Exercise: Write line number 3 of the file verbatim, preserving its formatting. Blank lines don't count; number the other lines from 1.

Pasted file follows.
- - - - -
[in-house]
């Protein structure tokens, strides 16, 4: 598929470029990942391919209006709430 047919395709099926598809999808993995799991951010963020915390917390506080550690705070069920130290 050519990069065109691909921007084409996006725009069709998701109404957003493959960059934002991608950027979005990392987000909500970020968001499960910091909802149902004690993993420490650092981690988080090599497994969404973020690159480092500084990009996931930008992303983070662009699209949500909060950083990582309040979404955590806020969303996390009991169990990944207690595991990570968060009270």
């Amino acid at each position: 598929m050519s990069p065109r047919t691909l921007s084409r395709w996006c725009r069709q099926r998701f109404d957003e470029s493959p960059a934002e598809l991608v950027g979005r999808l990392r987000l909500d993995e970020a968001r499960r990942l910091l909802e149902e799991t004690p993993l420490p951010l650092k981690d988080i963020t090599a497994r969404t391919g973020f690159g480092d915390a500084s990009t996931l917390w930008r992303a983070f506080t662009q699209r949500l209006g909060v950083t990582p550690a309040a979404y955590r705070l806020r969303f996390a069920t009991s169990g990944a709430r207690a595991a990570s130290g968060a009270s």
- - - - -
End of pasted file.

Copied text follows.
């Amino acid at each position: 598929m050519s990069p065109r047919t691909l921007s084409r395709w996006c725009r069709q099926r998701f109404d957003e470029s493959p960059a934002e598809l991608v950027g979005r999808l990392r987000l909500d993995e970020a968001r499960r990942l910091l909802e149902e799991t004690p993993l420490p951010l650092k981690d988080i963020t090599a497994r969404t391919g973020f690159g480092d915390a500084s990009t996931l917390w930008r992303a983070f506080t662009q699209r949500l209006g909060v950083t990582p550690a309040a979404y955590r705070l806020r969303f996390a069920t009991s169990g990944a709430r207690a595991a990570s130290g968060a009270s």